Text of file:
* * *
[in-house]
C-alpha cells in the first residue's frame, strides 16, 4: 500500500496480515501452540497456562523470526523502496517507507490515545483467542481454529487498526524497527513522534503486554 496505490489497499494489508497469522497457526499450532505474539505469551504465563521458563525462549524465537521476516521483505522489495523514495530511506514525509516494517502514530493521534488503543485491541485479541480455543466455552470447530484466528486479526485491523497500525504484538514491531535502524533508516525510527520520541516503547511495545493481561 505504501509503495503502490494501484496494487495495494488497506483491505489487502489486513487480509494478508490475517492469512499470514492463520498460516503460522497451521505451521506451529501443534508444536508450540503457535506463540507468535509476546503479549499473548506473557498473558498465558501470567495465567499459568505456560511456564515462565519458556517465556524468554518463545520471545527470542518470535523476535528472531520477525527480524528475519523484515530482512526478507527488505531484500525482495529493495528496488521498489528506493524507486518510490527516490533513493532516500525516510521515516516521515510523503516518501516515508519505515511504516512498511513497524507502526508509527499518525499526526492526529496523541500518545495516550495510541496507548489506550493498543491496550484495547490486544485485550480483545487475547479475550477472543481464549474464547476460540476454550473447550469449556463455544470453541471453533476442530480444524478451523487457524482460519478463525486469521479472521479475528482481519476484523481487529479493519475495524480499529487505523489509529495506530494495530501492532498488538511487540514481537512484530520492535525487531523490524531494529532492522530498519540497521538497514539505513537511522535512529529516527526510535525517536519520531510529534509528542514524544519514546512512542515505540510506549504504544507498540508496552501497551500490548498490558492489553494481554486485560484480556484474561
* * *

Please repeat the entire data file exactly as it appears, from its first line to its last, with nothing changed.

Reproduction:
[in-house]
C-alpha cells in the first residue's frame, strides 16, 4: 500500500496480515501452540497456562523470526523502496517507507490515545483467542481454529487498526524497527513522534503486554 496505490489497499494489508497469522497457526499450532505474539505469551504465563521458563525462549524465537521476516521483505522489495523514495530511506514525509516494517502514530493521534488503543485491541485479541480455543466455552470447530484466528486479526485491523497500525504484538514491531535502524533508516525510527520520541516503547511495545493481561 505504501509503495503502490494501484496494487495495494488497506483491505489487502489486513487480509494478508490475517492469512499470514492463520498460516503460522497451521505451521506451529501443534508444536508450540503457535506463540507468535509476546503479549499473548506473557498473558498465558501470567495465567499459568505456560511456564515462565519458556517465556524468554518463545520471545527470542518470535523476535528472531520477525527480524528475519523484515530482512526478507527488505531484500525482495529493495528496488521498489528506493524507486518510490527516490533513493532516500525516510521515516516521515510523503516518501516515508519505515511504516512498511513497524507502526508509527499518525499526526492526529496523541500518545495516550495510541496507548489506550493498543491496550484495547490486544485485550480483545487475547479475550477472543481464549474464547476460540476454550473447550469449556463455544470453541471453533476442530480444524478451523487457524482460519478463525486469521479472521479475528482481519476484523481487529479493519475495524480499529487505523489509529495506530494495530501492532498488538511487540514481537512484530520492535525487531523490524531494529532492522530498519540497521538497514539505513537511522535512529529516527526510535525517536519520531510529534509528542514524544519514546512512542515505540510506549504504544507498540508496552501497551500490548498490558492489553494481554486485560484480556484474561